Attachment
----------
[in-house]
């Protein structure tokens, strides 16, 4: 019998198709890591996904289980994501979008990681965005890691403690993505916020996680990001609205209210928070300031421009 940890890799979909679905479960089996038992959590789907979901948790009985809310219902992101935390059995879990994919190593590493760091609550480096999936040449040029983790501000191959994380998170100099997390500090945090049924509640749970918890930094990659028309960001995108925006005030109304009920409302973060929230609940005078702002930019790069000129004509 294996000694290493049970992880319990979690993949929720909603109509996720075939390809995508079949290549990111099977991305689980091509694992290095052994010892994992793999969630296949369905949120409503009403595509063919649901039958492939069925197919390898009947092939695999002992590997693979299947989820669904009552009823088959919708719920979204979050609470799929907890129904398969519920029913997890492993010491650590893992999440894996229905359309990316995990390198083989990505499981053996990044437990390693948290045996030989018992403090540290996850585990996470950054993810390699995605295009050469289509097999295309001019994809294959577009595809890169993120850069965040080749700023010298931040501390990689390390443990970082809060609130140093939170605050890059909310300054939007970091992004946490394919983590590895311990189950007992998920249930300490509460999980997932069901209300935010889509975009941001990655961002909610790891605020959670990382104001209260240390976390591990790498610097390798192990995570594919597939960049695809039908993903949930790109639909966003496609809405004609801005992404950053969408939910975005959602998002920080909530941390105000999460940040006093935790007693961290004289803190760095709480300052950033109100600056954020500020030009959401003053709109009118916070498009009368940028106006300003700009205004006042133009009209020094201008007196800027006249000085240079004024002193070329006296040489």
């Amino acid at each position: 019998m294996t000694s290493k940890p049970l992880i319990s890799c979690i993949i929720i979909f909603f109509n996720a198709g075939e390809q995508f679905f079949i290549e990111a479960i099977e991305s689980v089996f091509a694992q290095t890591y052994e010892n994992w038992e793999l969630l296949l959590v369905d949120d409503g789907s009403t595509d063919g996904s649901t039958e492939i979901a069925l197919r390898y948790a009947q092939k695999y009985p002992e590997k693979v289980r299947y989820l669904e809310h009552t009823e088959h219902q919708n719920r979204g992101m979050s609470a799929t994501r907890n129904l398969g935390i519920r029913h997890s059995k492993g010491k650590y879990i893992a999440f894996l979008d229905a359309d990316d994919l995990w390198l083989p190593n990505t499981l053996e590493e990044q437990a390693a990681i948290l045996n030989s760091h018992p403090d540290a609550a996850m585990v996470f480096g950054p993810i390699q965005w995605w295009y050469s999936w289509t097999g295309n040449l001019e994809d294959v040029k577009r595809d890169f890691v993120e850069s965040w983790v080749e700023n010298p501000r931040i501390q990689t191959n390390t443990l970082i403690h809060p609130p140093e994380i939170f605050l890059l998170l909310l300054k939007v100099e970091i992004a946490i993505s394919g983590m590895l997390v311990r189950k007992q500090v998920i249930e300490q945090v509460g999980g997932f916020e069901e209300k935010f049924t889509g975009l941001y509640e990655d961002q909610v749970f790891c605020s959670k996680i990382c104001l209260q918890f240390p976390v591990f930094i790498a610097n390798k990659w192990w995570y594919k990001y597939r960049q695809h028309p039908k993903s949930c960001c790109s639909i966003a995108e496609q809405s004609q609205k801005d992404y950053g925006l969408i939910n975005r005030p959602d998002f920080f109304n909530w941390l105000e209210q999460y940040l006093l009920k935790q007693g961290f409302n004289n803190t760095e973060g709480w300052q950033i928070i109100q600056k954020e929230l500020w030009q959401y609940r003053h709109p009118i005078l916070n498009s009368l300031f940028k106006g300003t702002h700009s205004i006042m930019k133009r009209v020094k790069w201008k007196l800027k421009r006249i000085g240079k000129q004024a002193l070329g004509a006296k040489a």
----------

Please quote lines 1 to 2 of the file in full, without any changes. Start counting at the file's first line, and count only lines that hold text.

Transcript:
[in-house]
């Protein structure tokens, strides 16, 4: 019998198709890591996904289980994501979008990681965005890691403690993505916020996680990001609205209210928070300031421009 940890890799979909679905479960089996038992959590789907979901948790009985809310219902992101935390059995879990994919190593590493760091609550480096999936040449040029983790501000191959994380998170100099997390500090945090049924509640749970918890930094990659028309960001995108925006005030109304009920409302973060929230609940005078702002930019790069000129004509 294996000694290493049970992880319990979690993949929720909603109509996720075939390809995508079949290549990111099977991305689980091509694992290095052994010892994992793999969630296949369905949120409503009403595509063919649901039958492939069925197919390898009947092939695999002992590997693979299947989820669904009552009823088959919708719920979204979050609470799929907890129904398969519920029913997890492993010491650590893992999440894996229905359309990316995990390198083989990505499981053996990044437990390693948290045996030989018992403090540290996850585990996470950054993810390699995605295009050469289509097999295309001019994809294959577009595809890169993120850069965040080749700023010298931040501390990689390390443990970082809060609130140093939170605050890059909310300054939007970091992004946490394919983590590895311990189950007992998920249930300490509460999980997932069901209300935010889509975009941001990655961002909610790891605020959670990382104001209260240390976390591990790498610097390798192990995570594919597939960049695809039908993903949930790109639909966003496609809405004609801005992404950053969408939910975005959602998002920080909530941390105000999460940040006093935790007693961290004289803190760095709480300052950033109100600056954020500020030009959401003053709109009118916070498009009368940028106006300003700009205004006042133009009209020094201008007196800027006249000085240079004024002193070329006296040489």